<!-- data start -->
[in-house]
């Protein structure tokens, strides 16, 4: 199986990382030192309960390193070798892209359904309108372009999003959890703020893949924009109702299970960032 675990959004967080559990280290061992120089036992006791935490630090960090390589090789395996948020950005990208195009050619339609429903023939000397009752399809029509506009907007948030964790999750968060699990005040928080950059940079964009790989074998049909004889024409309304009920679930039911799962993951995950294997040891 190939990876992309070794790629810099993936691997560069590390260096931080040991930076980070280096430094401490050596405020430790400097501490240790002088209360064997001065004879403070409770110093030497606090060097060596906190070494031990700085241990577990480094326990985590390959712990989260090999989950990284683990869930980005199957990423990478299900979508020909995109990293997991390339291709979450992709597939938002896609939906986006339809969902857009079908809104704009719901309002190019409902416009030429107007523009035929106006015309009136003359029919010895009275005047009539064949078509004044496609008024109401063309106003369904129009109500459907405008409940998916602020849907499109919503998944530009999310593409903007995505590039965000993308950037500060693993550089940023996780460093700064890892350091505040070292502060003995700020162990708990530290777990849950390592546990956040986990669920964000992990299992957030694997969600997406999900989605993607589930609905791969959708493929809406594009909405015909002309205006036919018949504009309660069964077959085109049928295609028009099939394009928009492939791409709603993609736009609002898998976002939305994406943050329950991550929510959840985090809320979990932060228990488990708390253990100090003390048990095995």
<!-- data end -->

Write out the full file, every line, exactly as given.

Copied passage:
[in-house]
């Protein structure tokens, strides 16, 4: 199986990382030192309960390193070798892209359904309108372009999003959890703020893949924009109702299970960032 675990959004967080559990280290061992120089036992006791935490630090960090390589090789395996948020950005990208195009050619339609429903023939000397009752399809029509506009907007948030964790999750968060699990005040928080950059940079964009790989074998049909004889024409309304009920679930039911799962993951995950294997040891 190939990876992309070794790629810099993936691997560069590390260096931080040991930076980070280096430094401490050596405020430790400097501490240790002088209360064997001065004879403070409770110093030497606090060097060596906190070494031990700085241990577990480094326990985590390959712990989260090999989950990284683990869930980005199957990423990478299900979508020909995109990293997991390339291709979450992709597939938002896609939906986006339809969902857009079908809104704009719901309002190019409902416009030429107007523009035929106006015309009136003359029919010895009275005047009539064949078509004044496609008024109401063309106003369904129009109500459907405008409940998916602020849907499109919503998944530009999310593409903007995505590039965000993308950037500060693993550089940023996780460093700064890892350091505040070292502060003995700020162990708990530290777990849950390592546990956040986990669920964000992990299992957030694997969600997406999900989605993607589930609905791969959708493929809406594009909405015909002309205006036919018949504009309660069964077959085109049928295609028009099939394009928009492939791409709603993609736009609002898998976002939305994406943050329950991550929510959840985090809320979990932060228990488990708390253990100090003390048990095995």